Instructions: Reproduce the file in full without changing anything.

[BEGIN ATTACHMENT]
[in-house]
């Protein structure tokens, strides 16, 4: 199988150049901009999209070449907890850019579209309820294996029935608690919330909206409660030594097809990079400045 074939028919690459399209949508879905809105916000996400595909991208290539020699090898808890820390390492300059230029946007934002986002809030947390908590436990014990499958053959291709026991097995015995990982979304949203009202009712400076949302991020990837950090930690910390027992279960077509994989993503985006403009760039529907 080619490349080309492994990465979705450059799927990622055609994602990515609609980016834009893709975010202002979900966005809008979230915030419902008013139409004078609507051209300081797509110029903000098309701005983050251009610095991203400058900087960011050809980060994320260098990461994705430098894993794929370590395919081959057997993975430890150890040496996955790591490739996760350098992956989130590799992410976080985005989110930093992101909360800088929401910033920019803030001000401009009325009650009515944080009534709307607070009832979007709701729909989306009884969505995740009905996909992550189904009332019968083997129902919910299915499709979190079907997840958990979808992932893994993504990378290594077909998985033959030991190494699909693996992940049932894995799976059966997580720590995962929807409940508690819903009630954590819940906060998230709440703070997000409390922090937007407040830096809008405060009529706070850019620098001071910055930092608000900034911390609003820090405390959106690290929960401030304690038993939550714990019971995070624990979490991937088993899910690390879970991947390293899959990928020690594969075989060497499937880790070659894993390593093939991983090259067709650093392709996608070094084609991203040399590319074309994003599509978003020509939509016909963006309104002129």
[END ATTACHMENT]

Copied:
[in-house]
């Protein structure tokens, strides 16, 4: 199988150049901009999209070449907890850019579209309820294996029935608690919330909206409660030594097809990079400045 074939028919690459399209949508879905809105916000996400595909991208290539020699090898808890820390390492300059230029946007934002986002809030947390908590436990014990499958053959291709026991097995015995990982979304949203009202009712400076949302991020990837950090930690910390027992279960077509994989993503985006403009760039529907 080619490349080309492994990465979705450059799927990622055609994602990515609609980016834009893709975010202002979900966005809008979230915030419902008013139409004078609507051209300081797509110029903000098309701005983050251009610095991203400058900087960011050809980060994320260098990461994705430098894993794929370590395919081959057997993975430890150890040496996955790591490739996760350098992956989130590799992410976080985005989110930093992101909360800088929401910033920019803030001000401009009325009650009515944080009534709307607070009832979007709701729909989306009884969505995740009905996909992550189904009332019968083997129902919910299915499709979190079907997840958990979808992932893994993504990378290594077909998985033959030991190494699909693996992940049932894995799976059966997580720590995962929807409940508690819903009630954590819940906060998230709440703070997000409390922090937007407040830096809008405060009529706070850019620098001071910055930092608000900034911390609003820090405390959106690290929960401030304690038993939550714990019971995070624990979490991937088993899910690390879970991947390293899959990928020690594969075989060497499937880790070659894993390593093939991983090259067709650093392709996608070094084609991203040399590319074309994003599509978003020509939509016909963006309104002129």